Continuing along I-40 there are three different archaeological parks to visit. These are mound sites, created hundreds of years ago by the ancestors of modern Native American tribes. Some of the mounds have fallen victim to farming over the years but several are still visible. Toltec & Parkin have trails going out to their mounds, but Hampson is just a small museum dedicated to a site that remains privately held and can’t be visited. The ranger at Toltec told me that they had excavated one mound for study and when they rebuilt it they had to bring in 18 dump trucks of dirt. Imagine doing that by hand, carrying the dirt in baskets.  Village Creek State Park also resides along this corridor and has some nice trails.

I really didn’t expect Arkansas to be so incredible, but I’m already scheming to go back.

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Destination: Superstition Mountains

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The area around the Superstitions is rife with ruins, ghost towns, abandoned mines, yipping coyotes, and legendary figures.  Classic movies were filmed, canvas tent mining camps rose and fell, American Indians built and abandoned cliff side settlements, and stage coach stops still operate.   The history of this place is immense; in four days I feel like I only scratched the surface.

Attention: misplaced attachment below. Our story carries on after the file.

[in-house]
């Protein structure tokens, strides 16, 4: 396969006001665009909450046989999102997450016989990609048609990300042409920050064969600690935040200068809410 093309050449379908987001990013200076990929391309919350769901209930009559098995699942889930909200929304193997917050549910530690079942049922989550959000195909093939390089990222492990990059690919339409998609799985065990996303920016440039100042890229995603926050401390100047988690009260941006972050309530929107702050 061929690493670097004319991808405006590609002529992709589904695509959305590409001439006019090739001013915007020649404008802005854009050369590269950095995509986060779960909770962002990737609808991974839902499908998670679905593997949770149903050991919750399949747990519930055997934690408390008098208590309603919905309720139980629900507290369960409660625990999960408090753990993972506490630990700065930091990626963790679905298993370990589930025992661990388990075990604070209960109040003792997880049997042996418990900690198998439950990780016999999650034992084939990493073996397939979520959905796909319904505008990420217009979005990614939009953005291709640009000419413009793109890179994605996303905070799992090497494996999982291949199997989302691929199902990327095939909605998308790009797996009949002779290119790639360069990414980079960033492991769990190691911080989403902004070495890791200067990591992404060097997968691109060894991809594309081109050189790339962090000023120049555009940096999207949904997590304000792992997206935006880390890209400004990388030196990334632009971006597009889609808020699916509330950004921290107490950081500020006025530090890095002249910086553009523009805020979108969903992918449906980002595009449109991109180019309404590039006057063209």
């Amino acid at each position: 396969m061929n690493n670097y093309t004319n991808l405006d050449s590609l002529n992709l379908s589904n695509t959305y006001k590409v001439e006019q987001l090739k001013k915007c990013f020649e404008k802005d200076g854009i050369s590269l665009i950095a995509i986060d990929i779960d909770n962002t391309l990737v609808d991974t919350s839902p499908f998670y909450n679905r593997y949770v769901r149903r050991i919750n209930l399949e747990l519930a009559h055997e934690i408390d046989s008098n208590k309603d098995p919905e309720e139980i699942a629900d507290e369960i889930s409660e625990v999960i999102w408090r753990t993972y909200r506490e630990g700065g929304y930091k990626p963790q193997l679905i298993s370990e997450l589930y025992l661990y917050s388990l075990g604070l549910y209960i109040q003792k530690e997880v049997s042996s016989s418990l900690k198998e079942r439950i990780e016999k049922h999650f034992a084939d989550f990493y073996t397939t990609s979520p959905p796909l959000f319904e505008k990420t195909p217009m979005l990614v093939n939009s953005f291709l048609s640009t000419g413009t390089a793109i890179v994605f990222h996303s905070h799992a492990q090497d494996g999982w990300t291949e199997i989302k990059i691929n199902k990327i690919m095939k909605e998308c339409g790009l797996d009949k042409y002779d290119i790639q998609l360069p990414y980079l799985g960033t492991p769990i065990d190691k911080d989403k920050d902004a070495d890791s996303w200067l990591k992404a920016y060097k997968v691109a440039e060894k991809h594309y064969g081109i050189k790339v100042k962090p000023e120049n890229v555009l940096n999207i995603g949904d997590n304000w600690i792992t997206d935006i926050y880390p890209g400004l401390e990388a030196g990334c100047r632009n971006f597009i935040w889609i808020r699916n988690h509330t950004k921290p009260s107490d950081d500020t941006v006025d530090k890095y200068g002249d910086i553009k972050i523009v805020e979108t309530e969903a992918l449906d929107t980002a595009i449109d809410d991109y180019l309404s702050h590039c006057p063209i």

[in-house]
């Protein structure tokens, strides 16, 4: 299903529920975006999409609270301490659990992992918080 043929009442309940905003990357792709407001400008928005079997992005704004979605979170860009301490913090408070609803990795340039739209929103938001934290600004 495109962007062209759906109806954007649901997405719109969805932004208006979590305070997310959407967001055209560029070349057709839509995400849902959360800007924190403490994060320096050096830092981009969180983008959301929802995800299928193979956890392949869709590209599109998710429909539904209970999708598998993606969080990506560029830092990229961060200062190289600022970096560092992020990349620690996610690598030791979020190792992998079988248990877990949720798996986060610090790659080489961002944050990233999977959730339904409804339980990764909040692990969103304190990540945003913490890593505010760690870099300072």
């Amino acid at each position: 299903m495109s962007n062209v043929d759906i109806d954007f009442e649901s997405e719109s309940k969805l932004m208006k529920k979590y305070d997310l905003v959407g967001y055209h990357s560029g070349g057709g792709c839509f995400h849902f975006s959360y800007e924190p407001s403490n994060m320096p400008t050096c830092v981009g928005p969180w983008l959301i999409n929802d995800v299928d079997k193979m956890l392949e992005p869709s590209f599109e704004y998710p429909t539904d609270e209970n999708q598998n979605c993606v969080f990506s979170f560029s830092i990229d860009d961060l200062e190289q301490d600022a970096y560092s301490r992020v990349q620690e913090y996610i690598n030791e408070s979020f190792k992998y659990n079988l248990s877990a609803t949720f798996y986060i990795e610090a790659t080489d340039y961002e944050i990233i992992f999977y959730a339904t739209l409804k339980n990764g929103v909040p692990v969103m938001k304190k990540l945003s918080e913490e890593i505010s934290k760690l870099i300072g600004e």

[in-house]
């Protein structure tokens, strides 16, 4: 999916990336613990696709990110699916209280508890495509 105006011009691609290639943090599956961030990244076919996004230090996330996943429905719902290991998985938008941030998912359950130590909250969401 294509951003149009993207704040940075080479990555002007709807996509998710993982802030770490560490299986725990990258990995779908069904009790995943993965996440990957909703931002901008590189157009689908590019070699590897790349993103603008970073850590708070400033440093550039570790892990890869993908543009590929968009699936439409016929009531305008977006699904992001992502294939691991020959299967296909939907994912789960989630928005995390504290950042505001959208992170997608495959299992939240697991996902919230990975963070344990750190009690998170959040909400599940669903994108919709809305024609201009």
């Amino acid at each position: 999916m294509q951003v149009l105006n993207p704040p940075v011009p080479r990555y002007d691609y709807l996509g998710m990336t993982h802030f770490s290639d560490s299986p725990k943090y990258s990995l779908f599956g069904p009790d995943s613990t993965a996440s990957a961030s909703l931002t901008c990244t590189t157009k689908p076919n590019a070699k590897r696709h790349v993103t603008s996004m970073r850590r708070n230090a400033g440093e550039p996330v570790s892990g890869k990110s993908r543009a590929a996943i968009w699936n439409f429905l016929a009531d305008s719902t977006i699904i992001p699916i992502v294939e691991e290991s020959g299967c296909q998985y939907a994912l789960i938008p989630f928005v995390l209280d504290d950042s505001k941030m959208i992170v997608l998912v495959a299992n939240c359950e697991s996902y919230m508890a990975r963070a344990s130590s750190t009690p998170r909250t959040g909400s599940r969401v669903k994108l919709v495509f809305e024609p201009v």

The Legends

There are many stories about how they got their name; most seem to revolve around the local American Indian tribes, who claimed that many strange things happened up beyond those stone faces.  My favorite theory is that the wind blowing through the wild crags makes wailing sounds that put people in mind of spirits and monsters.  Supposedly there’s an unbelievable vein of gold running through the Superstitions.  Jacob Waltz claimed to have found it, but on his deathbed 115 years ago could only give a series of cryptic clues as to its location.  People have been trying to rediscover the Lost Dutchman Mine and its treasures ever since.  Of course there’s no way to know how true the stories are, but it’s a part of the Southwestern lore nonetheless.

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The Place

Located just about 45 minutes east of Phoenix, the cliffs on the southwestern edge of the range rise suddenly out of the desert floor, jumping up hundreds of feet into spires and canyons that could inspire a million stories.  Lost Dutchman State Park, just outside the suburb of Apache Junction, isn’t much on its own but makes a great jumping off point.  The campground and picnic areas are very nice and many trails lead directly into the mountains.

I hiked a little over a mile up Siphon Draw Trail into its namesake canyon that cuts into the center of the range, which offered great opportunities to shoot some mid-day infrared photos.  Much as I would’ve preferred to hike in the cooler morning or evening hours, IR demands bright sunlight.  The trail went a lot farther and connected to other ones criss-crossing the wilderness area but my goal was to get up into the canyon and once I did that I was content to go back.  Besides, by then I was hungry.

Prints of the infrared series are now available for purchase here.


A Journey